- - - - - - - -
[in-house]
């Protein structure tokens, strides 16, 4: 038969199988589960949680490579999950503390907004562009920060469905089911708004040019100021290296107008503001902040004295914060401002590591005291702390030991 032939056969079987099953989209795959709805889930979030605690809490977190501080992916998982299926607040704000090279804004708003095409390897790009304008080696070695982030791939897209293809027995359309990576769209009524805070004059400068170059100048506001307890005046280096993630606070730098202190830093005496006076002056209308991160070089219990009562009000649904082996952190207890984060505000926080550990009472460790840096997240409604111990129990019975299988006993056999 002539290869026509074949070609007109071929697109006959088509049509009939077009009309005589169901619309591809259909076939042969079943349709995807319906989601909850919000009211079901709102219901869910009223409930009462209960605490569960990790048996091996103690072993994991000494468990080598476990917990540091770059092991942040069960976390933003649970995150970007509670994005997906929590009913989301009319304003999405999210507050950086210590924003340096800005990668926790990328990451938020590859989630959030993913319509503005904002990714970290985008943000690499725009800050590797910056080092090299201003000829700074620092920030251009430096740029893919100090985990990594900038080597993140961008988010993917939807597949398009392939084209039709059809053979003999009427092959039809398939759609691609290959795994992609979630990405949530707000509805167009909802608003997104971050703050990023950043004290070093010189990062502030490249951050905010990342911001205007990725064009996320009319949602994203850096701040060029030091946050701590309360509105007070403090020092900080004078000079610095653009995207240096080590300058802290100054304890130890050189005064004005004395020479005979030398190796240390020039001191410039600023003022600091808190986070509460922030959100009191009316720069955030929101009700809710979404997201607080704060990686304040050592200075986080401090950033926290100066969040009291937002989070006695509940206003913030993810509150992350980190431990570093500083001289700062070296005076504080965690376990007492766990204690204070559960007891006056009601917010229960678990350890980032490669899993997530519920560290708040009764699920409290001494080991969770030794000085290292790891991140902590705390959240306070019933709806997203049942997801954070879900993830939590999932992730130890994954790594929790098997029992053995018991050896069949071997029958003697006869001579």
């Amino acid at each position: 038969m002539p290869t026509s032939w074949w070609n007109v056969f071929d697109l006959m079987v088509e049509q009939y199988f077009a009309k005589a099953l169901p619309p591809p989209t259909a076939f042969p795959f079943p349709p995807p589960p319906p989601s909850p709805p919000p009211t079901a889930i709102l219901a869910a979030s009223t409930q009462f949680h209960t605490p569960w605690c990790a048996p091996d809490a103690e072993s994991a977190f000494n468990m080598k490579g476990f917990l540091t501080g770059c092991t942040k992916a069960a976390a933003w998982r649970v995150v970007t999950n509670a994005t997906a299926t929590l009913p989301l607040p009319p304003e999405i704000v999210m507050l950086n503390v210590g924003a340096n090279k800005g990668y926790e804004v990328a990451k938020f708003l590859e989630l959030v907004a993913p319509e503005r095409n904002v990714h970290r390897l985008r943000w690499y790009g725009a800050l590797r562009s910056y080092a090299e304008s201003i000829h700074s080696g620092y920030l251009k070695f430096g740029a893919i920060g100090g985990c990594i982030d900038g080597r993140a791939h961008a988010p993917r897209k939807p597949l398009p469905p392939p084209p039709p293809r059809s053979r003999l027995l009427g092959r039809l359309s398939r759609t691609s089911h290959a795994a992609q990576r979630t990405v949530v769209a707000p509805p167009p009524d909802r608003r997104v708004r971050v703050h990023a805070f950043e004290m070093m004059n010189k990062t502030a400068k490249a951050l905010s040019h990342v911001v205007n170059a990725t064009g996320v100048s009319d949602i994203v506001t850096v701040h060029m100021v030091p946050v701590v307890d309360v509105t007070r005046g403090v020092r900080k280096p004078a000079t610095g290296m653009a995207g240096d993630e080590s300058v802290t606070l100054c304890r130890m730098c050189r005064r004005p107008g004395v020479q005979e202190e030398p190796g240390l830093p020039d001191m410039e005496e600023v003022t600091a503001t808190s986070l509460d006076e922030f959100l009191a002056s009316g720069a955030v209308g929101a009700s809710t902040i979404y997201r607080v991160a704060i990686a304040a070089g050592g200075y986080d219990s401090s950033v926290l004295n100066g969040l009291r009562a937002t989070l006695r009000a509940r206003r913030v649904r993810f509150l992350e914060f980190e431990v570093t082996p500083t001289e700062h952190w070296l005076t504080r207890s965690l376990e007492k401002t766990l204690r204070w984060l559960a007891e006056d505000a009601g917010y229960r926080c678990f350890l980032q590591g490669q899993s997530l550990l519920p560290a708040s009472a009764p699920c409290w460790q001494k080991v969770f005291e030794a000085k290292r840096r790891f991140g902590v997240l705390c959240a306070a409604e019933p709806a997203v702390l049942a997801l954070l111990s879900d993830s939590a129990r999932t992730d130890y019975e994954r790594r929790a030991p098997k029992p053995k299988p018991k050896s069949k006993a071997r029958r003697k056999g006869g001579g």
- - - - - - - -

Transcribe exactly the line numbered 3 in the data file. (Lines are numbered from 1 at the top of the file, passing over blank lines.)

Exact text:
């Amino acid at each position: 038969m002539p290869t026509s032939w074949w070609n007109v056969f071929d697109l006959m079987v088509e049509q009939y199988f077009a009309k005589a099953l169901p619309p591809p989209t259909a076939f042969p795959f079943p349709p995807p589960p319906p989601s909850p709805p919000p009211t079901a889930i709102l219901a869910a979030s009223t409930q009462f949680h209960t605490p569960w605690c990790a048996p091996d809490a103690e072993s994991a977190f000494n468990m080598k490579g476990f917990l540091t501080g770059c092991t942040k992916a069960a976390a933003w998982r649970v995150v970007t999950n509670a994005t997906a299926t929590l009913p989301l607040p009319p304003e999405i704000v999210m507050l950086n503390v210590g924003a340096n090279k800005g990668y926790e804004v990328a990451k938020f708003l590859e989630l959030v907004a993913p319509e503005r095409n904002v990714h970290r390897l985008r943000w690499y790009g725009a800050l590797r562009s910056y080092a090299e304008s201003i000829h700074s080696g620092y920030l251009k070695f430096g740029a893919i920060g100090g985990c990594i982030d900038g080597r993140a791939h961008a988010p993917r897209k939807p597949l398009p469905p392939p084209p039709p293809r059809s053979r003999l027995l009427g092959r039809l359309s398939r759609t691609s089911h290959a795994a992609q990576r979630t990405v949530v769209a707000p509805p167009p009524d909802r608003r997104v708004r971050v703050h990023a805070f950043e004290m070093m004059n010189k990062t502030a400068k490249a951050l905010s040019h990342v911001v205007n170059a990725t064009g996320v100048s009319d949602i994203v506001t850096v701040h060029m100021v030091p946050v701590v307890d309360v509105t007070r005046g403090v020092r900080k280096p004078a000079t610095g290296m653009a995207g240096d993630e080590s300058v802290t606070l100054c304890r130890m730098c050189r005064r004005p107008g004395v020479q005979e202190e030398p190796g240390l830093p020039d001191m410039e005496e600023v003022t600091a503001t808190s986070l509460d006076e922030f959100l009191a002056s009316g720069a955030v209308g929101a009700s809710t902040i979404y997201r607080v991160a704060i990686a304040a070089g050592g200075y986080d219990s401090s950033v926290l004295n100066g969040l009291r009562a937002t989070l006695r009000a509940r206003r913030v649904r993810f509150l992350e914060f980190e431990v570093t082996p500083t001289e700062h952190w070296l005076t504080r207890s965690l376990e007492k401002t766990l204690r204070w984060l559960a007891e006056d505000a009601g917010y229960r926080c678990f350890l980032q590591g490669q899993s997530l550990l519920p560290a708040s009472a009764p699920c409290w460790q001494k080991v969770f005291e030794a000085k290292r840096r790891f991140g902590v997240l705390c959240a306070a409604e019933p709806a997203v702390l049942a997801l954070l111990s879900d993830s939590a129990r999932t992730d130890y019975e994954r790594r929790a030991p098997k029992p053995k299988p018991k050896s069949k006993a071997r029958r003697k056999g006869g001579g």